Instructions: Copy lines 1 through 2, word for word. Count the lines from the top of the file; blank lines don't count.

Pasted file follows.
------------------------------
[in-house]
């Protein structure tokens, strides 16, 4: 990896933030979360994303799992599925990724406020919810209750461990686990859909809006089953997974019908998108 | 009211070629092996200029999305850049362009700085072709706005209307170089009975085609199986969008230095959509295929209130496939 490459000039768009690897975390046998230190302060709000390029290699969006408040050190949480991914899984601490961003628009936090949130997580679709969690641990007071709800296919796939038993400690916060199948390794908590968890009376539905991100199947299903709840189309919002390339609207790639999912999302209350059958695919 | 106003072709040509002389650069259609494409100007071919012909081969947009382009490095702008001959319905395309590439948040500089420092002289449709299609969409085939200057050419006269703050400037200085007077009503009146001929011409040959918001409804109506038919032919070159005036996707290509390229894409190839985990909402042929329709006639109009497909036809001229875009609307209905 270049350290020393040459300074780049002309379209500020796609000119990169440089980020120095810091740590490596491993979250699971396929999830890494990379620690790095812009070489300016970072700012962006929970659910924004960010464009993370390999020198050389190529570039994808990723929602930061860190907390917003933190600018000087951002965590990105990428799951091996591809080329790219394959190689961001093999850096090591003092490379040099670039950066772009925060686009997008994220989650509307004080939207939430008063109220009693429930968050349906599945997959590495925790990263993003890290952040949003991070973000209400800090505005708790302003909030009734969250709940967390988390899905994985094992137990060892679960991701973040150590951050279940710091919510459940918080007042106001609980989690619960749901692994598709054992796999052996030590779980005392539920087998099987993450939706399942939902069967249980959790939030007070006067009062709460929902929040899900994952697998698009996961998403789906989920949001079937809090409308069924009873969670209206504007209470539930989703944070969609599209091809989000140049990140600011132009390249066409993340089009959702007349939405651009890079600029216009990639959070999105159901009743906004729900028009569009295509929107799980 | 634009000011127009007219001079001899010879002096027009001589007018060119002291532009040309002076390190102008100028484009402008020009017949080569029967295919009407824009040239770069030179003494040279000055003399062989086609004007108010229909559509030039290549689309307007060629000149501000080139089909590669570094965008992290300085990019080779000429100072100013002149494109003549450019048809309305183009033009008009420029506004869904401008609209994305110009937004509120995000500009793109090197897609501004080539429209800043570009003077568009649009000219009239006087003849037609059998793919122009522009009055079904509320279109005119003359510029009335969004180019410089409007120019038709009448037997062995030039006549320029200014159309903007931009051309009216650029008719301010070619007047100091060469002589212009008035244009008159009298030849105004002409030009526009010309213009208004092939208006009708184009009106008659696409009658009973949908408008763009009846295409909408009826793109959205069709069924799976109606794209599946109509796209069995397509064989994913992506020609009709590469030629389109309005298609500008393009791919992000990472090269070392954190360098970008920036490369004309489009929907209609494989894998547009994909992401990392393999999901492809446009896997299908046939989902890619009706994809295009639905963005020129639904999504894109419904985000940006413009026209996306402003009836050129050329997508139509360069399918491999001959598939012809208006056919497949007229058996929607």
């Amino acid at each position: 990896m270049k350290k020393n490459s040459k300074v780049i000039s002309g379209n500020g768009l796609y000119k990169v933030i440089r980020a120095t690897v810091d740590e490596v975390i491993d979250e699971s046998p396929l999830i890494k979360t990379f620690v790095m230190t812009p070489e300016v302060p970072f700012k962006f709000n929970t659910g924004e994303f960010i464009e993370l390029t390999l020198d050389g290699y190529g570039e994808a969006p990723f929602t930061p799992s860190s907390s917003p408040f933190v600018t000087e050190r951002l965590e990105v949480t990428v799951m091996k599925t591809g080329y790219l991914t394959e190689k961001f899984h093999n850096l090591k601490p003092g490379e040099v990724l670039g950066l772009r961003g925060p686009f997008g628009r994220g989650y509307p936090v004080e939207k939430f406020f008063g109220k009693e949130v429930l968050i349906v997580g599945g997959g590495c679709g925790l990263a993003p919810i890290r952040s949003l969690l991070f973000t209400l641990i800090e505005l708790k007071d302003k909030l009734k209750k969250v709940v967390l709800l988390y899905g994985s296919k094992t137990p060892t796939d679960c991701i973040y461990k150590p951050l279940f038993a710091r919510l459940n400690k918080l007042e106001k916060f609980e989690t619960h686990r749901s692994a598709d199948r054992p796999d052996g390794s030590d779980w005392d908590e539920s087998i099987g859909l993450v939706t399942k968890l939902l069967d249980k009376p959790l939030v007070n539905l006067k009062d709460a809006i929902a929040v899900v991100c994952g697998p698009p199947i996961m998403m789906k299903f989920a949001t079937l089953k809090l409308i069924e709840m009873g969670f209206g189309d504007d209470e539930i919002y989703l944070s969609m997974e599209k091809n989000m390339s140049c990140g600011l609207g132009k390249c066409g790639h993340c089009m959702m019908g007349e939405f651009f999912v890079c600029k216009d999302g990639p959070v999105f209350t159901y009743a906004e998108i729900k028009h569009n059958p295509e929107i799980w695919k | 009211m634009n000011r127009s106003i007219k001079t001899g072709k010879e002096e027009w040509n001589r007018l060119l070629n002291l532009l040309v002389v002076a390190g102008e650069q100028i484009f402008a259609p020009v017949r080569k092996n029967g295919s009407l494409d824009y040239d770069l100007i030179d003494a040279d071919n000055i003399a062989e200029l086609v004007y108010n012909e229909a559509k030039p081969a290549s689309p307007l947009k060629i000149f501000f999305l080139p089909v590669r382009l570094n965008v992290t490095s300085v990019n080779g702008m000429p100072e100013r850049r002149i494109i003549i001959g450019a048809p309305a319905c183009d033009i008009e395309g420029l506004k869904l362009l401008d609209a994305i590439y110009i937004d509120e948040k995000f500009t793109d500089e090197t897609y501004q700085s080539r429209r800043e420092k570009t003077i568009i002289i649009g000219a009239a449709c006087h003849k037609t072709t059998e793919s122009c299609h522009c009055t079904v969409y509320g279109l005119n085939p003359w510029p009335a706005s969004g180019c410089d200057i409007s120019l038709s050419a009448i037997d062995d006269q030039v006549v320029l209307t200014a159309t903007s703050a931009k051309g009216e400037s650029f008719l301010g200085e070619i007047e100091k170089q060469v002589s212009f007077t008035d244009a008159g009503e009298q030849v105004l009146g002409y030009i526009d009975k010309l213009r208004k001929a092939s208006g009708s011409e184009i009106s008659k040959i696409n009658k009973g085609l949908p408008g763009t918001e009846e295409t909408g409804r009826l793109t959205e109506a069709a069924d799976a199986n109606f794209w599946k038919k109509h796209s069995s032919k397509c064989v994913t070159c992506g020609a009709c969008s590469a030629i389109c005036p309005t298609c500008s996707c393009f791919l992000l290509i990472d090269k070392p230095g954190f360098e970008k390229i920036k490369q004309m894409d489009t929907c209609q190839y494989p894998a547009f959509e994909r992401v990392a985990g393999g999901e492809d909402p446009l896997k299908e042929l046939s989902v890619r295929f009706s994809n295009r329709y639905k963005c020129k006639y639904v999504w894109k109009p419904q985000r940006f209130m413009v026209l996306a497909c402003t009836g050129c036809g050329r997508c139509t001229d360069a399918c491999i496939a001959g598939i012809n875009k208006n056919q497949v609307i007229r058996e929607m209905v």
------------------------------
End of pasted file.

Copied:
[in-house]
């Protein structure tokens, strides 16, 4: 990896933030979360994303799992599925990724406020919810209750461990686990859909809006089953997974019908998108 | 009211070629092996200029999305850049362009700085072709706005209307170089009975085609199986969008230095959509295929209130496939 490459000039768009690897975390046998230190302060709000390029290699969006408040050190949480991914899984601490961003628009936090949130997580679709969690641990007071709800296919796939038993400690916060199948390794908590968890009376539905991100199947299903709840189309919002390339609207790639999912999302209350059958695919 | 106003072709040509002389650069259609494409100007071919012909081969947009382009490095702008001959319905395309590439948040500089420092002289449709299609969409085939200057050419006269703050400037200085007077009503009146001929011409040959918001409804109506038919032919070159005036996707290509390229894409190839985990909402042929329709006639109009497909036809001229875009609307209905 270049350290020393040459300074780049002309379209500020796609000119990169440089980020120095810091740590490596491993979250699971396929999830890494990379620690790095812009070489300016970072700012962006929970659910924004960010464009993370390999020198050389190529570039994808990723929602930061860190907390917003933190600018000087951002965590990105990428799951091996591809080329790219394959190689961001093999850096090591003092490379040099670039950066772009925060686009997008994220989650509307004080939207939430008063109220009693429930968050349906599945997959590495925790990263993003890290952040949003991070973000209400800090505005708790302003909030009734969250709940967390988390899905994985094992137990060892679960991701973040150590951050279940710091919510459940918080007042106001609980989690619960749901692994598709054992796999052996030590779980005392539920087998099987993450939706399942939902069967249980959790939030007070006067009062709460929902929040899900994952697998698009996961998403789906989920949001079937809090409308069924009873969670209206504007209470539930989703944070969609599209091809989000140049990140600011132009390249066409993340089009959702007349939405651009890079600029216009990639959070999105159901009743906004729900028009569009295509929107799980 | 634009000011127009007219001079001899010879002096027009001589007018060119002291532009040309002076390190102008100028484009402008020009017949080569029967295919009407824009040239770069030179003494040279000055003399062989086609004007108010229909559509030039290549689309307007060629000149501000080139089909590669570094965008992290300085990019080779000429100072100013002149494109003549450019048809309305183009033009008009420029506004869904401008609209994305110009937004509120995000500009793109090197897609501004080539429209800043570009003077568009649009000219009239006087003849037609059998793919122009522009009055079904509320279109005119003359510029009335969004180019410089409007120019038709009448037997062995030039006549320029200014159309903007931009051309009216650029008719301010070619007047100091060469002589212009008035244009008159009298030849105004002409030009526009010309213009208004092939208006009708184009009106008659696409009658009973949908408008763009009846295409909408009826793109959205069709069924799976109606794209599946109509796209069995397509064989994913992506020609009709590469030629389109309005298609500008393009791919992000990472090269070392954190360098970008920036490369004309489009929907209609494989894998547009994909992401990392393999999901492809446009896997299908046939989902890619009706994809295009639905963005020129639904999504894109419904985000940006413009026209996306402003009836050129050329997508139509360069399918491999001959598939012809208006056919497949007229058996929607």